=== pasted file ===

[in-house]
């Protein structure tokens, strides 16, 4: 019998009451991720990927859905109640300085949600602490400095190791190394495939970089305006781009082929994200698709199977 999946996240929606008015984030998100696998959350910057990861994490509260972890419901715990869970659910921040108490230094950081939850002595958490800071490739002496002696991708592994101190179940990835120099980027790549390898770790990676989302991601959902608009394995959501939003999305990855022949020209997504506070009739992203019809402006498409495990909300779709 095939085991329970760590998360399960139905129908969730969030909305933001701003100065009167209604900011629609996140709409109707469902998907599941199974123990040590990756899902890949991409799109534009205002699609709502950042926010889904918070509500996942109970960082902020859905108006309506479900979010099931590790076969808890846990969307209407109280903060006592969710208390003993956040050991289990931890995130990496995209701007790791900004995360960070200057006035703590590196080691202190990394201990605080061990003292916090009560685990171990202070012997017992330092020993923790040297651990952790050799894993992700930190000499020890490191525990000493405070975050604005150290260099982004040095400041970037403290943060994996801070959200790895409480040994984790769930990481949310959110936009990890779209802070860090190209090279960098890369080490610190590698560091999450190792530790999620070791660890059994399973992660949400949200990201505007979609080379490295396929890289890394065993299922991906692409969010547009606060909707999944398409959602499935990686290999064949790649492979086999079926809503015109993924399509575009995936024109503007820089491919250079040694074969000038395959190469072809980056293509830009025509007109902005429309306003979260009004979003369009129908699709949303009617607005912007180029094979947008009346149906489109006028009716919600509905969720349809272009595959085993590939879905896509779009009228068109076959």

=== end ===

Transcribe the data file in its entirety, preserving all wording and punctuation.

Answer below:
[in-house]
């Protein structure tokens, strides 16, 4: 019998009451991720990927859905109640300085949600602490400095190791190394495939970089305006781009082929994200698709199977 999946996240929606008015984030998100696998959350910057990861994490509260972890419901715990869970659910921040108490230094950081939850002595958490800071490739002496002696991708592994101190179940990835120099980027790549390898770790990676989302991601959902608009394995959501939003999305990855022949020209997504506070009739992203019809402006498409495990909300779709 095939085991329970760590998360399960139905129908969730969030909305933001701003100065009167209604900011629609996140709409109707469902998907599941199974123990040590990756899902890949991409799109534009205002699609709502950042926010889904918070509500996942109970960082902020859905108006309506479900979010099931590790076969808890846990969307209407109280903060006592969710208390003993956040050991289990931890995130990496995209701007790791900004995360960070200057006035703590590196080691202190990394201990605080061990003292916090009560685990171990202070012997017992330092020993923790040297651990952790050799894993992700930190000499020890490191525990000493405070975050604005150290260099982004040095400041970037403290943060994996801070959200790895409480040994984790769930990481949310959110936009990890779209802070860090190209090279960098890369080490610190590698560091999450190792530790999620070791660890059994399973992660949400949200990201505007979609080379490295396929890289890394065993299922991906692409969010547009606060909707999944398409959602499935990686290999064949790649492979086999079926809503015109993924399509575009995936024109503007820089491919250079040694074969000038395959190469072809980056293509830009025509007109902005429309306003979260009004979003369009129908699709949303009617607005912007180029094979947008009346149906489109006028009716919600509905969720349809272009595959085993590939879905896509779009009228068109076959």